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Discussion Starter #1
I took the rear cylinder and piston off of my engine this afternoon.
I soon realized why the engine is so hard to turn over.
The rear rod is seized to the crank, and the front rod bearing is gone.
There is a good 1/8 play in the front rod, so now I know where the copper shavings come from. I had a good idea the rod bearing was bad, but not that bad.
I'm waiting to find a bolt to pull the stator so I can get the front cylinder off so I can split the cases.
Damn! I was hoping for a better find, but I knew in the back of my head otherwise.
I will post pics as soon as I get the cases apart.
Back to court I go.
 

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If only it had 6th gear..
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Wow man. Hope it goes smoothly for you. Best of luck.
 

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Discussion Starter #3
I have found a crank and rod assy from another member. I just need to get the funds together to get them.
 

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Welcome to the club Bill. That's just what we found. Both rods frozen but, no copper filings. We should be able to just replace inserts.

I think what happened in our engine is that all the filings from the counter-balance grinding pieces up clogged the oil filter. When the oil pressure got high enough the relief valve popped and let all the filings into the oil passages. Filings were every where. The oil holes in the crank shaft were full leading to bearing failure. There were even filings in the little oil filters that protect the HLA's. TGFT's.

I have a question about rod play. With the old inserts in and the rods on the crank. The rods have noticeable linear movement. Didn't have plasti-gage. Do you think you could feel the oil gap move? There is some rocking movement side to side. How much is tolerable?

Thanks and Good Luck Bill
 

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Discussion Starter #6
I'm not sure about the side to side movement. I know there will be a little bit, but it can't be too much, or it wouldn't allow oil pressure to build up.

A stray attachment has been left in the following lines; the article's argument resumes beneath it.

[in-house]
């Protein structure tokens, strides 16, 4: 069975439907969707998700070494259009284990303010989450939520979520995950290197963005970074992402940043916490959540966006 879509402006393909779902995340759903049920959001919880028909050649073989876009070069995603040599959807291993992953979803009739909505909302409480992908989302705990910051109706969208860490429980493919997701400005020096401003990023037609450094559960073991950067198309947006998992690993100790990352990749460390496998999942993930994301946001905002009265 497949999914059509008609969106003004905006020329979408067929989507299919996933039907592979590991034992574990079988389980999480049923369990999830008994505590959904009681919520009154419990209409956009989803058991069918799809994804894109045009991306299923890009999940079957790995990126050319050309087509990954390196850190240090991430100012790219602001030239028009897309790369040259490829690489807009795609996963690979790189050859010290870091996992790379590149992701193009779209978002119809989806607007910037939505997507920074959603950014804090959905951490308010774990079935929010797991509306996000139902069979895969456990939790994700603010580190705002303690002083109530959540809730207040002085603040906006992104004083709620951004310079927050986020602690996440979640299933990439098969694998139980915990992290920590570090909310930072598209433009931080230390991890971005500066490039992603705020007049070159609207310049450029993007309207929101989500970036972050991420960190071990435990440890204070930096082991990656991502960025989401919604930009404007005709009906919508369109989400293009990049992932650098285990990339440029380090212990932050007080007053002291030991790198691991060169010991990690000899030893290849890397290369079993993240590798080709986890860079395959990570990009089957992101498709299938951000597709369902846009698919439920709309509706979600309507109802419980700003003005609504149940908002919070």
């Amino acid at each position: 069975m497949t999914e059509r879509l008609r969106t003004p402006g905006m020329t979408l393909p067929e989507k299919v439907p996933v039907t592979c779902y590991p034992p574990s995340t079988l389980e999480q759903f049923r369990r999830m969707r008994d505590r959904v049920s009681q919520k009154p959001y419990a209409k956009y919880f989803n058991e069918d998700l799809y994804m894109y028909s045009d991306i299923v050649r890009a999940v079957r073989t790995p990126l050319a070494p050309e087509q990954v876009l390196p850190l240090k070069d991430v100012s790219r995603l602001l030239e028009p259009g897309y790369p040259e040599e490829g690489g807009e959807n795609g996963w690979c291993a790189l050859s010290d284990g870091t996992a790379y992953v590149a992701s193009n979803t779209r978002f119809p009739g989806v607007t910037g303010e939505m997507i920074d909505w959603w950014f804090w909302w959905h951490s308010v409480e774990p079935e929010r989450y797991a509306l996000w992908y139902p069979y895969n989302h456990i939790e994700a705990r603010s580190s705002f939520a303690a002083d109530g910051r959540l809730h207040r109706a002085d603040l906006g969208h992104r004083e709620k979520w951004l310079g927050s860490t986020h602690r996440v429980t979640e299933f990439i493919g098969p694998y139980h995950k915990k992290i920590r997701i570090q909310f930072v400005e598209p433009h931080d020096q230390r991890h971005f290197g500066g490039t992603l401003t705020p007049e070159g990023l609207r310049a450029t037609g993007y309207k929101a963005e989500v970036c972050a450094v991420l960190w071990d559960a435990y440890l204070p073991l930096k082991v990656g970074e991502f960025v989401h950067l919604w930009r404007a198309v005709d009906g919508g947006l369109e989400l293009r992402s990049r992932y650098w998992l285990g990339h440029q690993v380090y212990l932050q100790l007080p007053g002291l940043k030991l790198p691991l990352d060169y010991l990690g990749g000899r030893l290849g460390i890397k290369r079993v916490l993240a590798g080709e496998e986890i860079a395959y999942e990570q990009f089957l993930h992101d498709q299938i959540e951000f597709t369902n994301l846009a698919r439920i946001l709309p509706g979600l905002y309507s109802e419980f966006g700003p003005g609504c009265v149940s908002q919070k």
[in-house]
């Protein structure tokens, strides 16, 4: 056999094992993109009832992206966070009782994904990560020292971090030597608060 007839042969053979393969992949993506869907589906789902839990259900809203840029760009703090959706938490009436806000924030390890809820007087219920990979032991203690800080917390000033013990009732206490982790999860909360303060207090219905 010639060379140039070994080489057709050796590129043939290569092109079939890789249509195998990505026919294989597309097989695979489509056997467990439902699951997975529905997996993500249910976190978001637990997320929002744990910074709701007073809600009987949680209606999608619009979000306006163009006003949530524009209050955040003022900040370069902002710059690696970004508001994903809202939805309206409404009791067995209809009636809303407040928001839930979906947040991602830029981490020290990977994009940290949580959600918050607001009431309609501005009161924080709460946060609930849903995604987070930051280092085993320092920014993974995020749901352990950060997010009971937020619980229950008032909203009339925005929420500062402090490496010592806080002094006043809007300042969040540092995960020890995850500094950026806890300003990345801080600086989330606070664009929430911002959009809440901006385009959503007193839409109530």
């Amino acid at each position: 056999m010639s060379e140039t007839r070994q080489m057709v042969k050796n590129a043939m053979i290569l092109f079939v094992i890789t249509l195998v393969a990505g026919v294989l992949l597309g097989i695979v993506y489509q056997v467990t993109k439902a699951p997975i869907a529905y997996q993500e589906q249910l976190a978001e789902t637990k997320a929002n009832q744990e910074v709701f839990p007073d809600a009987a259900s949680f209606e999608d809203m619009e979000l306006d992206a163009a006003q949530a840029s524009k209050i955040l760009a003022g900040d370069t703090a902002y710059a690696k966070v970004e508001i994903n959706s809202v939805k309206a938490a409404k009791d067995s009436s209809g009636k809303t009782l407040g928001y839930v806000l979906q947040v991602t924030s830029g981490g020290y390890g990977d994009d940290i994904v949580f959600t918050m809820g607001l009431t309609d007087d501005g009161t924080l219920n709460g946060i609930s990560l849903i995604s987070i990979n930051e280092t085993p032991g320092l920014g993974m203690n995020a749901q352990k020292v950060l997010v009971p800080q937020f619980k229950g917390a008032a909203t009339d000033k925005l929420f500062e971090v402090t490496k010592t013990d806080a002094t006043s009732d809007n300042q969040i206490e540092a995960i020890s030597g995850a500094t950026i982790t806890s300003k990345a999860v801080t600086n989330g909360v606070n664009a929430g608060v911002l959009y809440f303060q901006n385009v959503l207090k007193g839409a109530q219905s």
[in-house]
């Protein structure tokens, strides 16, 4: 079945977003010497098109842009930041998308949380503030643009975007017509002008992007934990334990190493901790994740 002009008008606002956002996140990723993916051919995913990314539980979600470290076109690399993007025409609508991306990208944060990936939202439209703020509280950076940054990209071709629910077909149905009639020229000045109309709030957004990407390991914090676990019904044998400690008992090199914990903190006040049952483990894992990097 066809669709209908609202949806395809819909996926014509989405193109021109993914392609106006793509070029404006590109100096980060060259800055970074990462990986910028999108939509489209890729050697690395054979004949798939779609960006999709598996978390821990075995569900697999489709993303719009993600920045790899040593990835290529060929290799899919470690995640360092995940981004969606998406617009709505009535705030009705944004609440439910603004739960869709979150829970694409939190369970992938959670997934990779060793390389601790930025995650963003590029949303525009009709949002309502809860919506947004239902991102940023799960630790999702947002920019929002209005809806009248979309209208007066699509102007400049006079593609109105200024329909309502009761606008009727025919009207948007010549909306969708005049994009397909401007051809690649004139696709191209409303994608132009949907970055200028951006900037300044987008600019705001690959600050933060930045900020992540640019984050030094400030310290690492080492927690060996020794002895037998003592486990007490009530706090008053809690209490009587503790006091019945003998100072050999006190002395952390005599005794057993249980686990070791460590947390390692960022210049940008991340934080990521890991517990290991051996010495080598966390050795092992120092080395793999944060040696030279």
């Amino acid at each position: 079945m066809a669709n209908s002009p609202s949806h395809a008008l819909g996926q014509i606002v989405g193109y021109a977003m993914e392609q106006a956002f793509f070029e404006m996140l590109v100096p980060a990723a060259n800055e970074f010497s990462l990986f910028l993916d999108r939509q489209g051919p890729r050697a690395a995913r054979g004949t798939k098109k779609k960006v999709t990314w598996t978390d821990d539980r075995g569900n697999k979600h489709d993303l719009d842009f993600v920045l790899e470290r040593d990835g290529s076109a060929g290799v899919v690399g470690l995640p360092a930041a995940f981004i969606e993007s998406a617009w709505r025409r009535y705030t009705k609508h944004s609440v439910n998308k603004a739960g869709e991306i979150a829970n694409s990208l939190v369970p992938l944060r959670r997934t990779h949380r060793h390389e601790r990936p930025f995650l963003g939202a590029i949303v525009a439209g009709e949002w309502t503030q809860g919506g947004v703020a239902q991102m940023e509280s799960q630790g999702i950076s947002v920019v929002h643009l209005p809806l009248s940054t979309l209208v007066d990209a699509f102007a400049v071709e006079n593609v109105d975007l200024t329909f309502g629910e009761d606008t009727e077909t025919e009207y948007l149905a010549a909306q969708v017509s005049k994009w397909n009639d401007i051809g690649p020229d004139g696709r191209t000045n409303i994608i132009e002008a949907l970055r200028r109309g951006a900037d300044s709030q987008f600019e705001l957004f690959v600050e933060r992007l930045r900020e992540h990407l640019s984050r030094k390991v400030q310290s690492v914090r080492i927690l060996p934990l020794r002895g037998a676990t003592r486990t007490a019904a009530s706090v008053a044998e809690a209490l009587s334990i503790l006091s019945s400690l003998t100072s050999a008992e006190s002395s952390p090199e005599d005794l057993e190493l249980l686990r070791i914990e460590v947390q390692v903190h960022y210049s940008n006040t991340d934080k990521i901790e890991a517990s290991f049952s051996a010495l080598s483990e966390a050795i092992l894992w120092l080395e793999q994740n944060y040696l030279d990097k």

I know on a car, if the rods & mains have too much clearance, the oil pressure will be low.
I will have to read in the manual to see what the specs are.
The rear rod is frozen to the crank, but it will turn with a quite a bit of force. The front rod flops around on the crank. I think the bearing is gone.
All I know is that it's going to cost me a lot of money to get it going.
 

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When we first got this bike(2001vn750) it would not turn over. Both side engine covers were AWOL and a majority of the innards.

We tried turning it over with a breaker bar on the primary nut but it wouldn't budge.

Then we added a strap wrench around the rotor. It took both of us to break it free(and we're no lightweights 245lbs and 250lbs).

Had hoped that with exersize it would start turning more easily.

Didn't happen.

The starter would turn it over very slowly and only 1 or 2 times before it needed a boost.

After wasting way too much time trying to free it up by hand we finally took the plunge.

I have new respect for that starter.
 

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Discussion Starter #8
I finally got the engine torn down.
The front rod is toast along with the crank.
The bearing spun on the crank, and tore the crank up pretty good.
The rear rod is still intact, the bearing is good other than a scar mark from metal shavings on the bearings themselves.
I thought it was seized to the crank, but it wasn't.
A piece on the front rod bearing had wedged itself between the rods, and after I pulled the piece out the rear rod moved fine.
 

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Discussion Starter #10
I believe they are interchangeable. I will look at the manual to see, but I don't see any difference in them.
 

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With that kind of damage to a VN750 engine, I would just start looking for another engine, or sell the bike for parts, and buy another. A car engine with that kind of damage could be repaired, because there are replaceable bearings everywhere, the cylinders can be rebored, and the crank and cam can be reground. Japanese motorcycle engines are not built that way, they do not have undersized bearings, the cam has no bearings at all, and if there is damage, the heads, cams, and cam holders all have to be replaced. Those shavings could have gotten anywhere, including the crankshaft main bearings, the cam chains, and anywhere in the transmission. Motorcycle engines are not designed to be rebuilt, and trying to rebuild one can involve replacing virtually every part in them.
 

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Your lucky you got 31K miles out of it without a problem. I recently picked up an 02 750 with an engine knock. As it only had a little over 4600 miles, and it didn't sound like a rod knock I took a chance. Well, after much tinkering, and finally deciding that the engine would have to come out, I found that it had indeed spun the bearing on the front connecting rod. What was left of the front bearing was paper thin and the connecting rod had scored the journal (or crankpin as they call it). The rear bearing didn't look that good either. I seriously think that this was caused by something they did or didn't do during manufacture. When you rebuild, pay close attention to the bearing size and clearance!!
 
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